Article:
The ongoing coronavirus pandemic has given workplaces no choice but to adapt and become more flexible. With practices like remote work becoming increasingly commonplace, many now offer options the disability community has been seeking for years.
“I think for all employers, it has forced us all to really examine our work products, what is involved in creating the work and/or outcomes, how we assess for quality and efficiency, etc.,” says Jenn Ramirez Robson, Northwest Center’s vice president of Employment Services. “There seems to be a greater realization that one size does not fit all, and blanket policies and practices have to now be more granular and individualized. Employers are realizing more than ever that flexibility is key to supporting productive teams.”
Northwest Center is ahead of the game when it comes to helping foster inclusive environments that leverage diversity and individuals’ unique talents. For more than 55 years, Northwest Center Employment Services has played matchmaker in the workplace, helping people of all abilities uncover talents, develop skills, and find employment matches that are meaningful and valuable to everyone involved. The organization’s main goal is employment that is successful for both the employee and their employer — and to not only help people “get a job,” whether with a large Fortune 500 company or a small local business — but to cultivate a path toward career growth and independence.
Since the pandemic began, Ramirez Robson has watched many employers discover that simply seeing someone at a desk doesn’t always equate to high productivity. “When managers had to evaluate quality and quantity of actual work produced,” she adds, “it caused a mind shift from perceived productivity to measured productivity.”
It’s not surprising that certain barriers — both physical and digital — have arisen with this transition. Ramirez Robson uses the example of Northwest Center, where pre-pandemic, all job coaching and job readiness work with clients was done in person. “When the entire state went into lockdown,” she says, “we obviously could no longer work with clients in person, yet we needed to be able to bill for this work in order to retain our staff. Plus, we knew it could be detrimental to our clients to not receive this support during such a tumultuous time.”
So Northwest Center switched to remote coaching and deployed tablets for many clients, even though several have severe developmental and intellectual disabilities and were, historically, nonverbal and unaccustomed to using technology. “Much to our delight, most clients adapted to new devices just fine, and many of our clients learned sign language or other new ways to communicate with their coaches so they could retain or build their skills,” Ramirez Robson says. “Not only were staff open to trying new ways to accomplish our mission, but our clients were open to adapting as well – and they did!”
Ramirez Robson believes that barriers arising from fluctuating circumstances (like remote work) can encourage leaders to break down job descriptions for the positions they manage into quantifiable tasks with measurable outcomes. “We often work with employers to do just that in order to identify roles that might be suitable for our clients who may be able to do part of a job and free up other staff to do more of what they are skilled at doing,” Ramirez Robson says. “If a manager is clear on work expectations and measurable outcomes, it also makes it easier to consider different ways to achieve those outcomes, rather than relying on old ways of doing the work.”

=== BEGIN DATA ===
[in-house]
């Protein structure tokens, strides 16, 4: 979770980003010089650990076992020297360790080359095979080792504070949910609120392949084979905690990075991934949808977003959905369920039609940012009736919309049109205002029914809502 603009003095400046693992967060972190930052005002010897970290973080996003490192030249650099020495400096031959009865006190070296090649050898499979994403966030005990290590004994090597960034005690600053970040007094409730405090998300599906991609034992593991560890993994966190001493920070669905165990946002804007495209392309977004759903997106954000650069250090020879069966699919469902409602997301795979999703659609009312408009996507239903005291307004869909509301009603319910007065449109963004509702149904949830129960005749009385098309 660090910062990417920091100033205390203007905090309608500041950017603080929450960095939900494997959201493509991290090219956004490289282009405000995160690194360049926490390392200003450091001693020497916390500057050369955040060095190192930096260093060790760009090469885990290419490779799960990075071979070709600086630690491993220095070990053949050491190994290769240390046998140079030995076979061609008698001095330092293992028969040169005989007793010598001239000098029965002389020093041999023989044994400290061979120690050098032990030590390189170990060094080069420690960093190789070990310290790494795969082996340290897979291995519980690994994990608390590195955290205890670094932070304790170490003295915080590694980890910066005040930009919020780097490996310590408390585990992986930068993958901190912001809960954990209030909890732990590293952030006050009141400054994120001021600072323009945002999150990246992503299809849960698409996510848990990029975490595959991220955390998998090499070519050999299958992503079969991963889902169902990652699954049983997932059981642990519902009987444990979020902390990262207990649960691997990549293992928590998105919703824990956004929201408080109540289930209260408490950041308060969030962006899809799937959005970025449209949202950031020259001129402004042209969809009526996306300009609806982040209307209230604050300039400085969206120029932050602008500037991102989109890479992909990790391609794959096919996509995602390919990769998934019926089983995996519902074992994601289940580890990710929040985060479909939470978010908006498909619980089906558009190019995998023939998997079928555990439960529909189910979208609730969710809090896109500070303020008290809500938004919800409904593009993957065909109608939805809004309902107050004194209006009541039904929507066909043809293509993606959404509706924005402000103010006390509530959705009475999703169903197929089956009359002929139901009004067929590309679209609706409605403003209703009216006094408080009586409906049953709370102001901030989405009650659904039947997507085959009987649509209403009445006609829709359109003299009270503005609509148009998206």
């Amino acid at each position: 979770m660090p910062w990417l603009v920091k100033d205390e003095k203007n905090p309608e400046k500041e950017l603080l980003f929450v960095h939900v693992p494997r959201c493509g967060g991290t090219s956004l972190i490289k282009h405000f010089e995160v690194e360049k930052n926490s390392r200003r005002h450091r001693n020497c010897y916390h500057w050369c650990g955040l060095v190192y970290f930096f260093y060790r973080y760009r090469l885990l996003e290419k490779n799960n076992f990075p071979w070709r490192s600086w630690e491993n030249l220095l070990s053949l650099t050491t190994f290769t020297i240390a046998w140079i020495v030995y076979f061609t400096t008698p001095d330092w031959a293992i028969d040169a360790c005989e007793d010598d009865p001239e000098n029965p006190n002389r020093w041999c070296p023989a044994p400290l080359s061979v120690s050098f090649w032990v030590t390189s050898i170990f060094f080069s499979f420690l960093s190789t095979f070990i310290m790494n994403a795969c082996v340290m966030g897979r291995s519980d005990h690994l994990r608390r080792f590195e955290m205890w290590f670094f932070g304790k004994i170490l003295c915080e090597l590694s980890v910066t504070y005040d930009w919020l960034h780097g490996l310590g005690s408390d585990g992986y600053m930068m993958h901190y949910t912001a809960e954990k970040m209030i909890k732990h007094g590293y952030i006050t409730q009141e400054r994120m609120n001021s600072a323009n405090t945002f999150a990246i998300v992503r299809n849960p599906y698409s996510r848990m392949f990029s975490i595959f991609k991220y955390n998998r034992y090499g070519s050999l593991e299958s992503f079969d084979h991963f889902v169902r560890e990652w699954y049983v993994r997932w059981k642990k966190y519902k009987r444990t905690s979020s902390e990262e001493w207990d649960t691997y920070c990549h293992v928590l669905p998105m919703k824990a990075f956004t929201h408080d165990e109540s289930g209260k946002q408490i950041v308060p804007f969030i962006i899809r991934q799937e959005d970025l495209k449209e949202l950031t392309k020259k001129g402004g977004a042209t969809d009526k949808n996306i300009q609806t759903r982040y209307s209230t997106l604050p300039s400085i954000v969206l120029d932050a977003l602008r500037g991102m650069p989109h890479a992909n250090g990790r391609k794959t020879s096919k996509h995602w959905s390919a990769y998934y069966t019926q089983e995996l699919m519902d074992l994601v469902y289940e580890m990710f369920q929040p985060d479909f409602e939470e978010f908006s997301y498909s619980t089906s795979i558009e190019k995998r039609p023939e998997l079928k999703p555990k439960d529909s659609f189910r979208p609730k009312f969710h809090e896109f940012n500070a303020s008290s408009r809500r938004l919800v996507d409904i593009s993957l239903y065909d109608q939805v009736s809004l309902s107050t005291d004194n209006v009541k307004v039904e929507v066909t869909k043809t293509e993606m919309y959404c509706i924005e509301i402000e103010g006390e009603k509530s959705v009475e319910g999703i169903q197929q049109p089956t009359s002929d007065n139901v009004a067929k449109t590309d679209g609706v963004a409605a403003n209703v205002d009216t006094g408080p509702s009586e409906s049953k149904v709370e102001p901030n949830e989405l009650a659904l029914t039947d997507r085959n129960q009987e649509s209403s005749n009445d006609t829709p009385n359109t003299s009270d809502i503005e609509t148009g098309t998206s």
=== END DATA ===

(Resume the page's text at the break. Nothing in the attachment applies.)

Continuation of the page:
Ramirez Robson would challenge employees to do the same thing. “Think about the work that they do every day,” she advises. “Then, if it isn’t measured now, propose how they would like their work to be measured and their outcomes assessed. Present that to their manager to see if it aligns with their expectations. Once that is established or confirmed, then the employee and manager can work together to explore other ways to accomplish the body of work and even improve the outcomes.”
Increased workplace flexibility might be a long-lasting positive to emerge from recent challenging years. Ramirez Robson sees how changing the relationship between employees and managers could be an amazing outcome for work culture. “I see a manager’s role to be one of setting clear job expectations and goals, and then ensuring that their employees have the tools and resources to reach those goals,” she says. “I call this ‘creating conditions for success.’ This also creates a work culture where it is the norm, and even encouraged, for employees to identify supports or resources that they need in order to be successful, whether that be related to a disability, life situation, or other challenges.”
Ramirez Robson acknowledges that it’s not standard at most workplaces for managers to look at job descriptions in this way, or for employees to feel comfortable asking for supports that they may need. “At Northwest Center,” she says, “we have experience working with employers in doing this and welcome opportunities to partner with other employers to foster more inclusive workplaces.”
Northwest Center has led inclusion efforts since 1965: Our founders wrote the first laws guaranteeing all children an education. Our therapy, education, and employment services for people with disabilities maximize potential and create diverse schools and workplaces that benefit everyone.